How does an aspiring chef decide if her best start is a food truck or a catering company? How does a house painter learn what kind of insurance to buy? Who introduces a new artisan cheese vendor to local restaurateurs? Wendy Brown cofounded the Community Investment Collaborative (CIC) to help would-be founders from Charlottesville and the surrounding area answer questions like these. The CIC connects entrepreneurs with training, loans, advice, and networks, so that they can realize their dreams and start new businesses that thrive. A long-time resident of Charlottesville, Brown sees a bright future for the region, one in which citizens from all walks of life interact, enhancing individual and community success.
What is CIC?
Few people ever accomplish their dreams alone, and for some in our community the challenges are especially great. The Community Investment Collaborative (CIC) leverages local resources to provide education and capital to entrepreneurs who have difficulty accessing funding from traditional sources. CIC is more than a business incubator or jobs generator – it fundamentally changes the nature of relationships across our community. Through the expansive network of involved agencies, businesses, and individuals, people are coming together in new ways to provide education, mentoring, networking, and lending.
More than 70 budding entrepreneurs have taken CIC’s training program. Fourteen new businesses have opened their doors and another 20 are in development. More than 20 new jobs have been created. No one is giving anyone anything, per se. It’s an exchange of expertise. I would liken it to the Habitat model of giving a hand up rather than a hand out.
How did it start? What was the inspiration?
Like many entrepreneurs during the recession, Toan Nguyen and Gordon Bennett discussed the difficulty that small business owners had in securing loans. They saw the need for a new nontraditional financial model to help small businesses get the funding they need. Given my experience with nonprofit business strategy, fundraising and program development they asked me to join in creating what has become CIC. We pulled together 48 individuals in Charlottesville who each identified a need for microenterprise development in their respective fields of business, government, nonprofits and education. We studied domestic and international models and examined the “holes” in our local system. CIC launched with its first training session in May, 2012.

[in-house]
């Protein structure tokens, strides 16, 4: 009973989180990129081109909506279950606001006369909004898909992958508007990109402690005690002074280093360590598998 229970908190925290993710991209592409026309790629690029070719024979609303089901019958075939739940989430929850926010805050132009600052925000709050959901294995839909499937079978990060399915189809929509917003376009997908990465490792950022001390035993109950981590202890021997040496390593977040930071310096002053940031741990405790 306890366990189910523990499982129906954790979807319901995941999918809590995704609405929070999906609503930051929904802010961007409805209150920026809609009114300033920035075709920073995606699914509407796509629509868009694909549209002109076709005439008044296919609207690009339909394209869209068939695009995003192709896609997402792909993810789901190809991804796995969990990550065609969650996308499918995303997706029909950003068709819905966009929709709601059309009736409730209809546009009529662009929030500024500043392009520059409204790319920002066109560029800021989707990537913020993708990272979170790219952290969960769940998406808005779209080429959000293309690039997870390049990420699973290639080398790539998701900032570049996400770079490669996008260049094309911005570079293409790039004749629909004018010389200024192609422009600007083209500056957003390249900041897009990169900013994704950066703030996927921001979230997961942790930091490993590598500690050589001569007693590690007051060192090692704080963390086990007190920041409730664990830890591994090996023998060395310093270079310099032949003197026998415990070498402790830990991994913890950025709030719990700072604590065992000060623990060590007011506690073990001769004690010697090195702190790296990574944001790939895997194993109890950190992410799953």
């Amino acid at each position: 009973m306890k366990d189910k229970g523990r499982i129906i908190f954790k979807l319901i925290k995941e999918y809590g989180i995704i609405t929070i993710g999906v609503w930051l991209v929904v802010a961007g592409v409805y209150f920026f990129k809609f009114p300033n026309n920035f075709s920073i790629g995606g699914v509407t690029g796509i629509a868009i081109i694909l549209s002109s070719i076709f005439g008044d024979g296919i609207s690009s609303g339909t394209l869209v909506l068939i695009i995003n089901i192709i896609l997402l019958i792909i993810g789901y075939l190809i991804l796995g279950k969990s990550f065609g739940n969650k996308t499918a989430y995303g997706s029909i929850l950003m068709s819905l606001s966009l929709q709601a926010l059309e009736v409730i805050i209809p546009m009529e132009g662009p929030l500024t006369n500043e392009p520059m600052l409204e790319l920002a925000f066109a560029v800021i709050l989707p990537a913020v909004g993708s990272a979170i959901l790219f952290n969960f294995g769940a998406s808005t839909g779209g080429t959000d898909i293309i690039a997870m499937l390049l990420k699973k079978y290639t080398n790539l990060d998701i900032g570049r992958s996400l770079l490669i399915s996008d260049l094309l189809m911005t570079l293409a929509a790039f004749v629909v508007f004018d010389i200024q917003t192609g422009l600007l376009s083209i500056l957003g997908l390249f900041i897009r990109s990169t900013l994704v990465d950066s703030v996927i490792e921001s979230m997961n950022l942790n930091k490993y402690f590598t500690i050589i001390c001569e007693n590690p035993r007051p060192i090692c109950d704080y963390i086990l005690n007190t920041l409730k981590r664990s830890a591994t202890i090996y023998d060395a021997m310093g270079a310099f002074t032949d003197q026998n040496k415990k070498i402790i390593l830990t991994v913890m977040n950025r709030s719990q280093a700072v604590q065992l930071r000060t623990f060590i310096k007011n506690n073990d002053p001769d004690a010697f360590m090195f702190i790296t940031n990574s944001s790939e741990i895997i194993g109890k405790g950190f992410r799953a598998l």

What was the biggest setback?
CIC had a well thought out business plan and broad grassroots support before we launched. Our largest challenge was raising the capital needed to ensure success.
When did you begin to suspect this could be a success?
In mid-2012, Virginia National Bank and the Charlottesville Area Community Foundation made substantial pledges of support to CIC. These grants, coupled with the generosity of many other corporations, individuals, foundations and City/County government put CIC in a stable financial position, enabling us to hire Hebah Fisher, our first staff member. She was instrumental in building out the program.
What has been the biggest positive impact you have observed?
The most wonderful aspect of CIC is the breadth of people across our communities and region who are involved. For all of us, it is extremely rewarding to watch individuals create their own futures. Microenterprise development enables people to reach for their dreams and to create asset value for themselves. We are building a network of people who otherwise would not have known each other. Through that network, they have expanded their understanding of different backgrounds, challenges, and hopes. CIC expands economic development in the Charlottesville region. A few examples: Will Conte founded the food truck Spiked. Flora Cheese, located at Milli Joe’s, is now selling to restaurants. Charles Childs runs Zoom Zoom Taxi, a general transportation service that specially serves the handicapped.
Have you founded other businesses or initiatives? If so, please tell us what they are.
I founded the Center for Nonprofit Excellence in 2006. CNE addresses a compelling need in our community to strengthen the capacity of the nonprofit sector, and therefore the community, through training and technical assistance, information sharing, education, and collaboration. It was the first capacity building resource center in Central Virginia to focus on the effectiveness and efficiency of the nonprofit and small business sectors.
How do you define Founding?
Founders identify an unmet need in the community, or a business opportunity, and then develop the business concept and strategy, create the operational and financial wherewithal, and implement the pieces into a successful whole. Needless to say, no one can do it alone, but Founders have the relentless drive to engage others in their dream and to work on a project tirelessly until it is up and running successfully and sustainably, with the necessary professional and stable staff.
What brought you to Charlottesville, and what keeps you here?
I came to Charlottesville in 1986 with my husband, Jack Brown, and we have called it home ever since. I am passionate about making a difference in my community and love Charlottesville because there are so many who share my belief that the Charlottesville area can be the best place for every single person living here.
CIC has successfully transitioned to professional staff and has a dedicated Board of Directors. It will continue to serve the needs of Central Virginia for microenterprise development and to expand our entrepreneurial ecosystem. I am taking time to learn about the numerous initiatives in the region and to try and discern where my energies could be valuable in the future and what I will be passionate about.